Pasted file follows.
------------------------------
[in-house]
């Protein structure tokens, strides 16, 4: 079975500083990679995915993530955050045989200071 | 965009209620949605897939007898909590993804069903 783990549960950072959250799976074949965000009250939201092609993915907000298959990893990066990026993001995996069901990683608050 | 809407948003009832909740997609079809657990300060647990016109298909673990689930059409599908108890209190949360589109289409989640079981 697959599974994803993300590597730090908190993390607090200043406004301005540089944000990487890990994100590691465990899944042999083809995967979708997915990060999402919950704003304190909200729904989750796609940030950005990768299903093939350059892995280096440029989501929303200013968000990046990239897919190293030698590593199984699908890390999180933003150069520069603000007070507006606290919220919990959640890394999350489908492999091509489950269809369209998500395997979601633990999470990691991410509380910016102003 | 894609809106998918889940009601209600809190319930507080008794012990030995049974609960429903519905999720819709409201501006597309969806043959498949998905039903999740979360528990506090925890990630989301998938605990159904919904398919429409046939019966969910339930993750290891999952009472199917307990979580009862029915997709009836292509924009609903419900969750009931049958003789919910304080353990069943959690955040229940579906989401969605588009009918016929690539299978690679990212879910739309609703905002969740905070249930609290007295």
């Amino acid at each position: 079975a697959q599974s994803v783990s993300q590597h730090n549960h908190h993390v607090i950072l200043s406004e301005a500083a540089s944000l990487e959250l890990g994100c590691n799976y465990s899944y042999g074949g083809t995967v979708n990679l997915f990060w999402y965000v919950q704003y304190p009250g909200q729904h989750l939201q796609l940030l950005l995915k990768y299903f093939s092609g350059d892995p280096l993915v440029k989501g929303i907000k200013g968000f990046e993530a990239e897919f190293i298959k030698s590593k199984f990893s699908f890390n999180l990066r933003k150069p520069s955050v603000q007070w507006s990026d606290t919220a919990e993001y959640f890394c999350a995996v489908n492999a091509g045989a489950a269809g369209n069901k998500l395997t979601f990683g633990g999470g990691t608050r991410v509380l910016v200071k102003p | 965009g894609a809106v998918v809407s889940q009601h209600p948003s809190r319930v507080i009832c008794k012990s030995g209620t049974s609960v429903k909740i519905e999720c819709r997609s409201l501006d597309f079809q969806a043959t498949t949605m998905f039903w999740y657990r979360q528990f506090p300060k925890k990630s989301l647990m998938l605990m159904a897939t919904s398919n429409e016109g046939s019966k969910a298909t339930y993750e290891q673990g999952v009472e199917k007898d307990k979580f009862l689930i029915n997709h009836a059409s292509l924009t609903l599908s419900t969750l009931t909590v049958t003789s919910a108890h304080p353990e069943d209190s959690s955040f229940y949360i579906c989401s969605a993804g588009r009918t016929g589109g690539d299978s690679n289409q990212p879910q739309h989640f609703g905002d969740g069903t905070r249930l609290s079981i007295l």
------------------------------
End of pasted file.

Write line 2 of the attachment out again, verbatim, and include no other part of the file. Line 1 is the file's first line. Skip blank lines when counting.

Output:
């Protein structure tokens, strides 16, 4: 079975500083990679995915993530955050045989200071 | 965009209620949605897939007898909590993804069903 783990549960950072959250799976074949965000009250939201092609993915907000298959990893990066990026993001995996069901990683608050 | 809407948003009832909740997609079809657990300060647990016109298909673990689930059409599908108890209190949360589109289409989640079981 697959599974994803993300590597730090908190993390607090200043406004301005540089944000990487890990994100590691465990899944042999083809995967979708997915990060999402919950704003304190909200729904989750796609940030950005990768299903093939350059892995280096440029989501929303200013968000990046990239897919190293030698590593199984699908890390999180933003150069520069603000007070507006606290919220919990959640890394999350489908492999091509489950269809369209998500395997979601633990999470990691991410509380910016102003 | 894609809106998918889940009601209600809190319930507080008794012990030995049974609960429903519905999720819709409201501006597309969806043959498949998905039903999740979360528990506090925890990630989301998938605990159904919904398919429409046939019966969910339930993750290891999952009472199917307990979580009862029915997709009836292509924009609903419900969750009931049958003789919910304080353990069943959690955040229940579906989401969605588009009918016929690539299978690679990212879910739309609703905002969740905070249930609290007295």